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19840 ODonnell.m4v (958.95 MB)

Redo Slide Tracheoplasty and Esophagoplasty in a Child Following Button Battery Ingestion

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posted on 2024-04-11, 16:05 authored by Alan O'Donnell, David Lehenbauer

This video presents the case of the third redo slide tracheoplasty and esophagoplasty following a button battery ingestion in a previously healthy fifteen-month-old child.

The patient presented to the emergency department due to vomiting and a possible foreign body ingestion. A sibling had reported that the patient licked a battery and possibly had it in her mouth. Due to confusion in the emergency department, a chest X-ray was not obtained and the patient was discharged. The patient represented six days later with fevers, difficulty eating solids, increased work of breathing (WOB), and hoarseness. Following lateral chest X-ray, the patient was taken to the OR and was found to have significant erosion of the posterior tracheal wall with edema, tracheal narrowing, and significant eschar with likely perforation. A large button battery was noted in the esophagus with significant eschar and anterior perforation.

The patient then underwent a slide tracheoplasty and tracheoesophageal fistula (TEF) repair 19 days later. She then underwent a repeat slide tracheoplasty, esophagoplasty with a bovine pericardial patch, and anterior pericardial reconstruction five days later following demonstration of tracheal dehiscence on bronchoscopy. The patient was electively placed on percutaneous cervical VA ECMO due to poor ventilation and large volume air leaks synchronous with the ventilator four days later. A repeat bronchoscopy demonstrated dehiscence of trachea in anterolateral aspects and the esophagus was noted to have a small leak. Given the dehiscence, the patient was removed from the ventilator and was fully supported on ECMO.

During the hospitalization, the patient developed Burkholderia cepacia bacteremia with positive cultures from her PICC, which was treated with Bactrim and ceftazidime. She also developed Strep oralis and ampicillin-susceptible E. Faecalis mediastinitis. Subsequently, the patient was transferred on VA ECMO on an international medical flight to Cincinnati Children’s Hospital Medical Center for evaluation.

The patient was taken to the operating room two days after her arrival. The otolaryngology team harvested a 1 cm x 4 cm right tibial periosteum patch. A 20 Fr esophageal bougie was placed and a redo sternotomy was completed. Sternal wires were loose and easily removed. The sternum was devascularized and disintegrated upon reopening, and there was frank pus in the mediastinum. The innominate vein and artery were then mobilized to enhance exposure of the trachea. The right pulmonary artery was also mobilized to expose the carina and mainstem bronchi. The trachea was mobilized anteriorly from above the lower edge of the thyroid gland to the carina with preservation of the lateral stalks. The left pulmonary ligament was divided, providing release of hilar tension.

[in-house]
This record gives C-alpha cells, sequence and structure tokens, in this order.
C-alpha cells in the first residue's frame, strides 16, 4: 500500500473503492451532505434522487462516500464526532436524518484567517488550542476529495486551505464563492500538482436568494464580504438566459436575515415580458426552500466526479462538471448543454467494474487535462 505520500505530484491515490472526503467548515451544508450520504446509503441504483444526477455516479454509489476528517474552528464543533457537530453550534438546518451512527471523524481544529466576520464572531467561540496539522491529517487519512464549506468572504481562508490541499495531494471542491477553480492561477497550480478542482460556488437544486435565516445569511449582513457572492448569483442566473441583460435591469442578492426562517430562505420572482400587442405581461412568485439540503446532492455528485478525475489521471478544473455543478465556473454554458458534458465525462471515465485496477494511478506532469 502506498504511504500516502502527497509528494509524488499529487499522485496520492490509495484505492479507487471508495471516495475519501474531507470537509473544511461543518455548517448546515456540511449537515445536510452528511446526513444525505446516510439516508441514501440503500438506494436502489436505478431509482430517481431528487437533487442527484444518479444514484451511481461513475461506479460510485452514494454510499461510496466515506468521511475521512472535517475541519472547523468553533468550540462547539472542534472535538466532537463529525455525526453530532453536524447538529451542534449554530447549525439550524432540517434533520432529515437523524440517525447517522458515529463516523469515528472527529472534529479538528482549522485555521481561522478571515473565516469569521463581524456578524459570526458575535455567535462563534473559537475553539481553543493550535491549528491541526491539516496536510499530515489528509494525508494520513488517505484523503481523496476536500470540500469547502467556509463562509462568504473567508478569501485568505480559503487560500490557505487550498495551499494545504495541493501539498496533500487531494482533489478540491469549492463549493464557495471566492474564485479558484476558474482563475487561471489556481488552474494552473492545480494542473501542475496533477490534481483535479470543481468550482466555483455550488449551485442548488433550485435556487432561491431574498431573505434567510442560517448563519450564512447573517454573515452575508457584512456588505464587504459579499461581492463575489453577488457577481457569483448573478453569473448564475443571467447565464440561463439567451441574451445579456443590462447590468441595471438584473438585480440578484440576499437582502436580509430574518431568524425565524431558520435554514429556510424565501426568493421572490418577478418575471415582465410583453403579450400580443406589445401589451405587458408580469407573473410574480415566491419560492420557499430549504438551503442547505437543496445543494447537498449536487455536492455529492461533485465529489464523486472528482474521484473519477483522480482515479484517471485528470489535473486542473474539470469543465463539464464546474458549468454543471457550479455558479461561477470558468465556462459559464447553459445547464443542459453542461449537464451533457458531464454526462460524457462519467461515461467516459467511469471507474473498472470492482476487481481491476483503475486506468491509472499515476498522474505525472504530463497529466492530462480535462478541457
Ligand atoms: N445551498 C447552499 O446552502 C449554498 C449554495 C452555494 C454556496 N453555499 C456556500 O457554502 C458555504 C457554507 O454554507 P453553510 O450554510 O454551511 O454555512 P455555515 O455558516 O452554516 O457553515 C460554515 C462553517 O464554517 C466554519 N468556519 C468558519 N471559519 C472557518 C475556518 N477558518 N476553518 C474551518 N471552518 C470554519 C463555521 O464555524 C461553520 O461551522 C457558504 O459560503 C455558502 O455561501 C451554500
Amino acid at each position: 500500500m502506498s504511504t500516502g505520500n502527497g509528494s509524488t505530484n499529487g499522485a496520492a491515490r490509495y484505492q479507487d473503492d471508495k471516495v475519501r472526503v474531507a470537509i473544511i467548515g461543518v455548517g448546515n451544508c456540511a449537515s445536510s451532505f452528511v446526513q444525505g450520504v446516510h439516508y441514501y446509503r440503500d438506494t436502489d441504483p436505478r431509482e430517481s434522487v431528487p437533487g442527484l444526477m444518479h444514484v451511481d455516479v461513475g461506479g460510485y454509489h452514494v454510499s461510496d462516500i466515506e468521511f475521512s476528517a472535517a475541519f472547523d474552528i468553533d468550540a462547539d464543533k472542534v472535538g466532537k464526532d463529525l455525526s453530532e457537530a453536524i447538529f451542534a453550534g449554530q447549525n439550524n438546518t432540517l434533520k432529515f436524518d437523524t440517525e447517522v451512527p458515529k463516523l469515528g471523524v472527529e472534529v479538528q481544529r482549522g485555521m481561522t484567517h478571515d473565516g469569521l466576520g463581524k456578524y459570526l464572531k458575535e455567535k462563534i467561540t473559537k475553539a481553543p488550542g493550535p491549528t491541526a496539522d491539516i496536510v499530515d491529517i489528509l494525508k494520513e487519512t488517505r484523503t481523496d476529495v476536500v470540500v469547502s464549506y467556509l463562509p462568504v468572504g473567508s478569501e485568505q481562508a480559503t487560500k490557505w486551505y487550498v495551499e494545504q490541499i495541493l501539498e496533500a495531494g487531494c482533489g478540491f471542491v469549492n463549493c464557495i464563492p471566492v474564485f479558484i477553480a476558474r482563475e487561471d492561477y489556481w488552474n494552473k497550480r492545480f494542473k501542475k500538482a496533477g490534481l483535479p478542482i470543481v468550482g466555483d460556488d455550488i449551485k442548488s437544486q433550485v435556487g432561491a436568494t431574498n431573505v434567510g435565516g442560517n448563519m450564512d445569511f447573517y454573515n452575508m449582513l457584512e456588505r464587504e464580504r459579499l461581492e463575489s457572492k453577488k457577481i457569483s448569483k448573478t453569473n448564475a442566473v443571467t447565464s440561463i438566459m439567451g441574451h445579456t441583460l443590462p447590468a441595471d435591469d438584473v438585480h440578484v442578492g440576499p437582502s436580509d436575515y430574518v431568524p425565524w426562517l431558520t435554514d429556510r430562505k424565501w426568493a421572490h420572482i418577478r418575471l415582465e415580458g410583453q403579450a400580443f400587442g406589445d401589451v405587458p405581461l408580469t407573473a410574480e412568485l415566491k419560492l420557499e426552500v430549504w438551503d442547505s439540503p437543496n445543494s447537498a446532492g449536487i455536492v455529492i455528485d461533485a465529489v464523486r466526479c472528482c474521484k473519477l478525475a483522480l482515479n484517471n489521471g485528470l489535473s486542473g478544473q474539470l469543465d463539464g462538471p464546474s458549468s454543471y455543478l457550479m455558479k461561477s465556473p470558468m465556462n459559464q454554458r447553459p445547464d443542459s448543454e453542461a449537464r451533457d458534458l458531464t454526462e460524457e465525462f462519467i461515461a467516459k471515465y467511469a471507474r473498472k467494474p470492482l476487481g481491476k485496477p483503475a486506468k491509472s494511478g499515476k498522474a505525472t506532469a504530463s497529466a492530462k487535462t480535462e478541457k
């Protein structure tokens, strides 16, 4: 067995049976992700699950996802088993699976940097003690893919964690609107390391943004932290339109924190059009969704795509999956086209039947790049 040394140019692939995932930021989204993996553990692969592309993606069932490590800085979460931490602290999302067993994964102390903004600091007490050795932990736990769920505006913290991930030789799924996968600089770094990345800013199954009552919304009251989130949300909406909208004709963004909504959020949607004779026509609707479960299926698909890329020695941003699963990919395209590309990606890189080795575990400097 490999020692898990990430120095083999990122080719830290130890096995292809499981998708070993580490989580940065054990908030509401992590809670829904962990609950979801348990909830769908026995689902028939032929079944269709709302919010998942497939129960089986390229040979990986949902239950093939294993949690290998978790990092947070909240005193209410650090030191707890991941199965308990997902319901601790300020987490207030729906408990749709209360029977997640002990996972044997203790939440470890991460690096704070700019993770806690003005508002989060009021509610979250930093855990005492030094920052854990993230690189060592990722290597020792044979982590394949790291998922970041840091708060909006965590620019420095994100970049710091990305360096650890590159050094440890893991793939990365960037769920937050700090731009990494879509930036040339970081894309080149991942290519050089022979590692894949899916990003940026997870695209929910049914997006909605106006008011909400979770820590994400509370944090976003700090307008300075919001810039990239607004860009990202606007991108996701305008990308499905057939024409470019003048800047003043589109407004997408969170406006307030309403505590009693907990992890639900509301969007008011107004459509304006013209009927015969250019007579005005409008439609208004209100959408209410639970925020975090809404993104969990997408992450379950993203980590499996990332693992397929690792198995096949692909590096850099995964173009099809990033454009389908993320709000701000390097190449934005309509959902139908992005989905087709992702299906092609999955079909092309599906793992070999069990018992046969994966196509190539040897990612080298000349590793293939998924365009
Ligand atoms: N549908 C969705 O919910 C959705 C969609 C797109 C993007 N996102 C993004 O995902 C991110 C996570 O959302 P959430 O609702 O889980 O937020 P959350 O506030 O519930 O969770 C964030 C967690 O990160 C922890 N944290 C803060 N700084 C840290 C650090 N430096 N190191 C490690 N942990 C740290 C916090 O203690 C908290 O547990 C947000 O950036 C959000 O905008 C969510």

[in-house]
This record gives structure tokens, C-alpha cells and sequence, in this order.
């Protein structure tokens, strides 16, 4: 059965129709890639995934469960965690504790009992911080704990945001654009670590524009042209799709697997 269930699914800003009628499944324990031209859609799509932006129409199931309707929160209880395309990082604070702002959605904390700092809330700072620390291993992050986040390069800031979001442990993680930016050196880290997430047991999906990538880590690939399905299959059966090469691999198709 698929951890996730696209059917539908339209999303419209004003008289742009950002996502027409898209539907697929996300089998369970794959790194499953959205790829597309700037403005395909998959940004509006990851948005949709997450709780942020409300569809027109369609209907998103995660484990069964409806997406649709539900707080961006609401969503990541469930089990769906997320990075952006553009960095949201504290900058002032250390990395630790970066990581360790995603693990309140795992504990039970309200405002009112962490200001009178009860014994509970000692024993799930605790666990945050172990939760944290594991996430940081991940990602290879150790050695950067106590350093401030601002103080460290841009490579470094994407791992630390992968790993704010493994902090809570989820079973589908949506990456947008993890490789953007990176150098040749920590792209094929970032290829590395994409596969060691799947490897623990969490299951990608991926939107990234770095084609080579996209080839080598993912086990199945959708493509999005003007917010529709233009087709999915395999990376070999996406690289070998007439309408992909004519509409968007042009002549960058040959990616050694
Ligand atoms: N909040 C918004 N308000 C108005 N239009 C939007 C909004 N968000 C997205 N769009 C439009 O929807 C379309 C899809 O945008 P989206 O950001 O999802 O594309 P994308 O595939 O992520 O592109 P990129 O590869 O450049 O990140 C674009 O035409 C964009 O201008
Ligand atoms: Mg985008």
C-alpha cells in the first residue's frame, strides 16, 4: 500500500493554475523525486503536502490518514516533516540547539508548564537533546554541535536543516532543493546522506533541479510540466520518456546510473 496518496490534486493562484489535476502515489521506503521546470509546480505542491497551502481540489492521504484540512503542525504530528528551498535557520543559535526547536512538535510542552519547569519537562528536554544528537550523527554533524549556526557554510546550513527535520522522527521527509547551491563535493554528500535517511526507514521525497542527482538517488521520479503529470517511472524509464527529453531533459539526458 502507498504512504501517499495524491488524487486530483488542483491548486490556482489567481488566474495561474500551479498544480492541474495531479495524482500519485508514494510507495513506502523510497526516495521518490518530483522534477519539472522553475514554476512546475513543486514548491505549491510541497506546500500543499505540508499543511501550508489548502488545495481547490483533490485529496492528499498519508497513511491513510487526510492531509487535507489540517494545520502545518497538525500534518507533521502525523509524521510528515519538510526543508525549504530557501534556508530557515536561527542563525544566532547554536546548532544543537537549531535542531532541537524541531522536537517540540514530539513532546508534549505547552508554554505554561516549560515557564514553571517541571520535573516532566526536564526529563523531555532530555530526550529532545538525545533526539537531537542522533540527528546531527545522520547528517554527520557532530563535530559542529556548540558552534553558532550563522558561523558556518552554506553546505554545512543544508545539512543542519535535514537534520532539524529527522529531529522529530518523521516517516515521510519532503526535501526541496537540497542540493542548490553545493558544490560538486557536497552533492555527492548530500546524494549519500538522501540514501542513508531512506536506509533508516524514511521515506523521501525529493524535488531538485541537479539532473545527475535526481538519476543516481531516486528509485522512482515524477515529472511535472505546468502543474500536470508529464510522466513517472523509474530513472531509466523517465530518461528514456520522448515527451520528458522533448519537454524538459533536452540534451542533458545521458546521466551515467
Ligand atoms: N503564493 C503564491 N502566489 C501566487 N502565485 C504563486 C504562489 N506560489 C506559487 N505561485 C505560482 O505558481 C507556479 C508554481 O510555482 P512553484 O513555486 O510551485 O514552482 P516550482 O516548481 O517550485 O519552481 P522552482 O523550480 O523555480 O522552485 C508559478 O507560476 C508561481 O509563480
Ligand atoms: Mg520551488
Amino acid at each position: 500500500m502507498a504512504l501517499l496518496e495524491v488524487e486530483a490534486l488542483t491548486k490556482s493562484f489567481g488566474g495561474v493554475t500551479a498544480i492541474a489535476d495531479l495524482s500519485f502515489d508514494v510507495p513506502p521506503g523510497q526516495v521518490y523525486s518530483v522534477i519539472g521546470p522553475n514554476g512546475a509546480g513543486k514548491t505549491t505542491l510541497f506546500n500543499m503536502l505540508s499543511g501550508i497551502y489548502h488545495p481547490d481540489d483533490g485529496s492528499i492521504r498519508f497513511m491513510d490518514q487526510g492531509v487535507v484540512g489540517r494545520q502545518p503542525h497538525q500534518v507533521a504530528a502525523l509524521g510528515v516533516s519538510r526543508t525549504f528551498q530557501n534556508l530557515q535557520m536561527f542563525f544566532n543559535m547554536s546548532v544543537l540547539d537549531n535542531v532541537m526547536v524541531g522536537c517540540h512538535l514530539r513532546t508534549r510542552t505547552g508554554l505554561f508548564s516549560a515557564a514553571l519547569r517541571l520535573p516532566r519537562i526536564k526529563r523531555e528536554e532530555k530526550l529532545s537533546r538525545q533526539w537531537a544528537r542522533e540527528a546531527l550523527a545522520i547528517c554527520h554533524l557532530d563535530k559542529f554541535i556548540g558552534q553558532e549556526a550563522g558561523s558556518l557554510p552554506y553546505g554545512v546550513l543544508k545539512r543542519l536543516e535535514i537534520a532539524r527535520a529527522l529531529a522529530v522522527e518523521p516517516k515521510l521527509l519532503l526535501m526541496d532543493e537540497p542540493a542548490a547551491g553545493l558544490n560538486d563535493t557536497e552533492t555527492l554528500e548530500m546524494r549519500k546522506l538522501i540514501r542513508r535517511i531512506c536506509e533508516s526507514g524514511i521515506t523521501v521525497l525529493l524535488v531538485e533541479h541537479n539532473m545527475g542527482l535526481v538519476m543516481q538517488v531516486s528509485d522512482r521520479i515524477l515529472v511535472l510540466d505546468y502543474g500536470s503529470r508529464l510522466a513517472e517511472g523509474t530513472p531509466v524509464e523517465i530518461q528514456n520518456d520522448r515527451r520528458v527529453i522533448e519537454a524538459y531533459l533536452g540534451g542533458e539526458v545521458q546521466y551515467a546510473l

A large tracheal perforation was immediately noted, and the endotracheal tube was visualized. The trachea was transected in the area of the posterior perforation. The trachea was then separated from the esophagus along the invaginated mucosal ledges. This separation was carried beyond the carina to fully separate the esophagus. A large esophageal perforation, around 3 cm, was noted and the esophageal bougie was easily visualized.

Next, the esophageal edges were debrided. The esophagus was closed using a 4-0 PDS suture in an interrupted horizontal mattress fashion over the esophageal bougie and the nasogastric tube. The esophageal bougie was then removed and the esophagus was oversewn with a continuous suture of 4-0 PDS. The tibial periosteal graft was placed overlying the suture line between the esophagus and trachea. Fibrin glue was applied over the esophageal suture line and tibial graft.

The edges of the trachea were then debrided with scissors. The tracheal anastomosis was run circumferentially starting at the midline and then out laterally on both sides with a continuous suture of 5-0 PDS. The anastomosis was continued cephalad along the lateral edges, meeting on the anterior aspect of the trachea. The anastomosis was then secured. A pedicled autologous pericardial flap was created and used to cover the anterior and lateral aspects of the trachea. This patch was tacked to the trachea with simple interrupted 4-0 PDS sutures. The lungs were then suctioned and ventilated. A leak test was performed after the patient was nasally intubated (4.0 mcETT). There was no air leak to 30 cm of H2O pressure. Fibrin glue was placed along the anastomosis line.

Next, VA-ECMO support was weaned, and the patient was separated without difficulty. The patient was decannulated from cervical VA-ECMO. The right carotid artery was repaired with a series of interrupted 7-0 Prolene sutures. The internal jugular vein was repaired with a continuous 7-0 Prolene suture. Both vessels demonstrated good flow with a doppler probe.

Finally, vancomycin paste was applied to the neck and sternal edges and the neck was closed in layers. The chest was reconstructed with a series of interrupted 4-0 PDS suture, suprasternal tissue, and a sternal wire weave. The incision was closed in layers and a negative pressure dressing was placed.

The patient’s postoperative course was relatively uncomplicated. The patient was extubated on postoperative day 25 to a high-flow nasal cannula and subsequently weaned to room air on postoperative day 29. The patient was discharged home on postoperative day 33.

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